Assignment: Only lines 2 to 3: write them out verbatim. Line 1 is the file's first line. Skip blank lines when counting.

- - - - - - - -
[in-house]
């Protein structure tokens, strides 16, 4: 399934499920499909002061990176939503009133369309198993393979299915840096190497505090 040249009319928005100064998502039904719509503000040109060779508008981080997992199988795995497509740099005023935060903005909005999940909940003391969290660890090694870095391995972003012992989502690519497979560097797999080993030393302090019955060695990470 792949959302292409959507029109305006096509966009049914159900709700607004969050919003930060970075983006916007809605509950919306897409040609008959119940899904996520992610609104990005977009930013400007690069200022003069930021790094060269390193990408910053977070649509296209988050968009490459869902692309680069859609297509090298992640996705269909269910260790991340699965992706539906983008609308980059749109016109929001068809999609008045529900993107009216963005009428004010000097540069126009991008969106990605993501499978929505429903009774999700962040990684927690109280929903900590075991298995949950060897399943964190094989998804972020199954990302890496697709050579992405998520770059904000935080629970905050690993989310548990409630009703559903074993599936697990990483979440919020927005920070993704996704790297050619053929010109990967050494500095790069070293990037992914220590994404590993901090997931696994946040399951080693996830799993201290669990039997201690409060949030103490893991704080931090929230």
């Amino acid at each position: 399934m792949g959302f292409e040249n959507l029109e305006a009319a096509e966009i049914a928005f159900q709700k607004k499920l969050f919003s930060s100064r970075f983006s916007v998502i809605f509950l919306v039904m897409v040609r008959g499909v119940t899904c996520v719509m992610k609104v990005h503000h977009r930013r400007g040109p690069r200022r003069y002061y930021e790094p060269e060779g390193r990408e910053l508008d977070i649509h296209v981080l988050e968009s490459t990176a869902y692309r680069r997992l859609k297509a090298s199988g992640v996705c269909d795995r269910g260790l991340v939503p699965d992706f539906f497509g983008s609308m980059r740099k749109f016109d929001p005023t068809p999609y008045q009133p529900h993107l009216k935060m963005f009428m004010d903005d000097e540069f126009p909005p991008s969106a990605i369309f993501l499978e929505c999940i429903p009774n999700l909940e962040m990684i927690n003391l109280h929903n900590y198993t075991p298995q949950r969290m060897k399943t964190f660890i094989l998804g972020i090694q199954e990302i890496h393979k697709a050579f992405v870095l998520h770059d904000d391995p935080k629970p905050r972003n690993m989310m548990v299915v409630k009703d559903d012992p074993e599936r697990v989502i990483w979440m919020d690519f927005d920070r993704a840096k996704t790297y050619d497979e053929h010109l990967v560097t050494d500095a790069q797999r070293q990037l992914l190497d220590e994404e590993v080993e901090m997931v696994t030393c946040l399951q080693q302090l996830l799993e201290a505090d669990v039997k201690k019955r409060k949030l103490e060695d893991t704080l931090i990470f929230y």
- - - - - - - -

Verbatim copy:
């Protein structure tokens, strides 16, 4: 399934499920499909002061990176939503009133369309198993393979299915840096190497505090 040249009319928005100064998502039904719509503000040109060779508008981080997992199988795995497509740099005023935060903005909005999940909940003391969290660890090694870095391995972003012992989502690519497979560097797999080993030393302090019955060695990470 792949959302292409959507029109305006096509966009049914159900709700607004969050919003930060970075983006916007809605509950919306897409040609008959119940899904996520992610609104990005977009930013400007690069200022003069930021790094060269390193990408910053977070649509296209988050968009490459869902692309680069859609297509090298992640996705269909269910260790991340699965992706539906983008609308980059749109016109929001068809999609008045529900993107009216963005009428004010000097540069126009991008969106990605993501499978929505429903009774999700962040990684927690109280929903900590075991298995949950060897399943964190094989998804972020199954990302890496697709050579992405998520770059904000935080629970905050690993989310548990409630009703559903074993599936697990990483979440919020927005920070993704996704790297050619053929010109990967050494500095790069070293990037992914220590994404590993901090997931696994946040399951080693996830799993201290669990039997201690409060949030103490893991704080931090929230």
């Amino acid at each position: 399934m792949g959302f292409e040249n959507l029109e305006a009319a096509e966009i049914a928005f159900q709700k607004k499920l969050f919003s930060s100064r970075f983006s916007v998502i809605f509950l919306v039904m897409v040609r008959g499909v119940t899904c996520v719509m992610k609104v990005h503000h977009r930013r400007g040109p690069r200022r003069y002061y930021e790094p060269e060779g390193r990408e910053l508008d977070i649509h296209v981080l988050e968009s490459t990176a869902y692309r680069r997992l859609k297509a090298s199988g992640v996705c269909d795995r269910g260790l991340v939503p699965d992706f539906f497509g983008s609308m980059r740099k749109f016109d929001p005023t068809p999609y008045q009133p529900h993107l009216k935060m963005f009428m004010d903005d000097e540069f126009p909005p991008s969106a990605i369309f993501l499978e929505c999940i429903p009774n999700l909940e962040m990684i927690n003391l109280h929903n900590y198993t075991p298995q949950r969290m060897k399943t964190f660890i094989l998804g972020i090694q199954e990302i890496h393979k697709a050579f992405v870095l998520h770059d904000d391995p935080k629970p905050r972003n690993m989310m548990v299915v409630k009703d559903d012992p074993e599936r697990v989502i990483w979440m919020d690519f927005d920070r993704a840096k996704t790297y050619d497979e053929h010109l990967v560097t050494d500095a790069q797999r070293q990037l992914l190497d220590e994404e590993v080993e901090m997931v696994t030393c946040l399951q080693q302090l996830l799993e201290a505090d669990v039997k201690k019955r409060k949030l103490e060695d893991t704080l931090i990470f929230y």